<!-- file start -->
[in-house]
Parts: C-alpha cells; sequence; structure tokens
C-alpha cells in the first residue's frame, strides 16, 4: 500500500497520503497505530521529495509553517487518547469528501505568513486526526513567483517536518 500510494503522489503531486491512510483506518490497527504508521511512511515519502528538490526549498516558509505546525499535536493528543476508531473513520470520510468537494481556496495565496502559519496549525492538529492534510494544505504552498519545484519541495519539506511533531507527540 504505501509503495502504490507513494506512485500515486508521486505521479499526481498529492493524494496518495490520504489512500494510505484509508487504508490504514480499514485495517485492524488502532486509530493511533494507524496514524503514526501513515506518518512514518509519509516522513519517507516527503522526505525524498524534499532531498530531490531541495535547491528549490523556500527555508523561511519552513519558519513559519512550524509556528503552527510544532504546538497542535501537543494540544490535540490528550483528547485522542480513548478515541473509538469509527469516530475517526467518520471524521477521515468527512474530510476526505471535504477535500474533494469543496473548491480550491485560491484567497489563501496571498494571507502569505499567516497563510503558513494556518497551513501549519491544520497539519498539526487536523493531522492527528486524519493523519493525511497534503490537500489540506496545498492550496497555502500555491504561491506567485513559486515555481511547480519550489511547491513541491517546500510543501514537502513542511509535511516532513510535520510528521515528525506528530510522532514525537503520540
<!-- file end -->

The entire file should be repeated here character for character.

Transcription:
[in-house]
Parts: C-alpha cells; sequence; structure tokens
C-alpha cells in the first residue's frame, strides 16, 4: 500500500497520503497505530521529495509553517487518547469528501505568513486526526513567483517536518 500510494503522489503531486491512510483506518490497527504508521511512511515519502528538490526549498516558509505546525499535536493528543476508531473513520470520510468537494481556496495565496502559519496549525492538529492534510494544505504552498519545484519541495519539506511533531507527540 504505501509503495502504490507513494506512485500515486508521486505521479499526481498529492493524494496518495490520504489512500494510505484509508487504508490504514480499514485495517485492524488502532486509530493511533494507524496514524503514526501513515506518518512514518509519509516522513519517507516527503522526505525524498524534499532531498530531490531541495535547491528549490523556500527555508523561511519552513519558519513559519512550524509556528503552527510544532504546538497542535501537543494540544490535540490528550483528547485522542480513548478515541473509538469509527469516530475517526467518520471524521477521515468527512474530510476526505471535504477535500474533494469543496473548491480550491485560491484567497489563501496571498494571507502569505499567516497563510503558513494556518497551513501549519491544520497539519498539526487536523493531522492527528486524519493523519493525511497534503490537500489540506496545498492550496497555502500555491504561491506567485513559486515555481511547480519550489511547491513541491517546500510543501514537502513542511509535511516532513510535520510528521515528525506528530510522532514525537503520540